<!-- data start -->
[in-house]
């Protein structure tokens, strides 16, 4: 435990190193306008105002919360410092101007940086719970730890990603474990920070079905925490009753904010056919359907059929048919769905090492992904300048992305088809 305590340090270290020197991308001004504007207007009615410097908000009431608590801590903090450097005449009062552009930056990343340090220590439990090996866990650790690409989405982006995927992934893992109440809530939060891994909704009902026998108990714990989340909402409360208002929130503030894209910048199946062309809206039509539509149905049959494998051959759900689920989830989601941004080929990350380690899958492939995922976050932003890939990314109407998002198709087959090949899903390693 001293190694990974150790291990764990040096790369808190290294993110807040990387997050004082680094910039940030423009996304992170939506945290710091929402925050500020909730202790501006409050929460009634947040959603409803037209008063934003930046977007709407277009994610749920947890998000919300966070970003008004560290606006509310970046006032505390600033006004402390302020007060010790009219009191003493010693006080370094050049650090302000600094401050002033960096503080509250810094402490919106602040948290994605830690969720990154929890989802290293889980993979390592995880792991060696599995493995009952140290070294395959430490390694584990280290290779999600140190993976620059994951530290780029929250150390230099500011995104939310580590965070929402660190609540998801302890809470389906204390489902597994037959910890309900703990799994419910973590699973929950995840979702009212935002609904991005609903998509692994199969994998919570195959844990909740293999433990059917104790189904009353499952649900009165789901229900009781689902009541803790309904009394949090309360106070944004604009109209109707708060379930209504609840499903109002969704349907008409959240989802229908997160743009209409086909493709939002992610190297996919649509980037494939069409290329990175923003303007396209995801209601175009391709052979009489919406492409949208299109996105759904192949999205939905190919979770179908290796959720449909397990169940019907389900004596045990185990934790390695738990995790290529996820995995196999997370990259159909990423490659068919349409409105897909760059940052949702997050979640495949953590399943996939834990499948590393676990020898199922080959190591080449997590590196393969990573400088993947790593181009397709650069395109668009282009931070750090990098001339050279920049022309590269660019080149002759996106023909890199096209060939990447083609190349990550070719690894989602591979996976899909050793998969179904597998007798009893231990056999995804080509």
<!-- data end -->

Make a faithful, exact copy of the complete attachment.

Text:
[in-house]
């Protein structure tokens, strides 16, 4: 435990190193306008105002919360410092101007940086719970730890990603474990920070079905925490009753904010056919359907059929048919769905090492992904300048992305088809 305590340090270290020197991308001004504007207007009615410097908000009431608590801590903090450097005449009062552009930056990343340090220590439990090996866990650790690409989405982006995927992934893992109440809530939060891994909704009902026998108990714990989340909402409360208002929130503030894209910048199946062309809206039509539509149905049959494998051959759900689920989830989601941004080929990350380690899958492939995922976050932003890939990314109407998002198709087959090949899903390693 001293190694990974150790291990764990040096790369808190290294993110807040990387997050004082680094910039940030423009996304992170939506945290710091929402925050500020909730202790501006409050929460009634947040959603409803037209008063934003930046977007709407277009994610749920947890998000919300966070970003008004560290606006509310970046006032505390600033006004402390302020007060010790009219009191003493010693006080370094050049650090302000600094401050002033960096503080509250810094402490919106602040948290994605830690969720990154929890989802290293889980993979390592995880792991060696599995493995009952140290070294395959430490390694584990280290290779999600140190993976620059994951530290780029929250150390230099500011995104939310580590965070929402660190609540998801302890809470389906204390489902597994037959910890309900703990799994419910973590699973929950995840979702009212935002609904991005609903998509692994199969994998919570195959844990909740293999433990059917104790189904009353499952649900009165789901229900009781689902009541803790309904009394949090309360106070944004604009109209109707708060379930209504609840499903109002969704349907008409959240989802229908997160743009209409086909493709939002992610190297996919649509980037494939069409290329990175923003303007396209995801209601175009391709052979009489919406492409949208299109996105759904192949999205939905190919979770179908290796959720449909397990169940019907389900004596045990185990934790390695738990995790290529996820995995196999997370990259159909990423490659068919349409409105897909760059940052949702997050979640495949953590399943996939834990499948590393676990020898199922080959190591080449997590590196393969990573400088993947790593181009397709650069395109668009282009931070750090990098001339050279920049022309590269660019080149002759996106023909890199096209060939990447083609190349990550070719690894989602591979996976899909050793998969179904597998007798009893231990056999995804080509």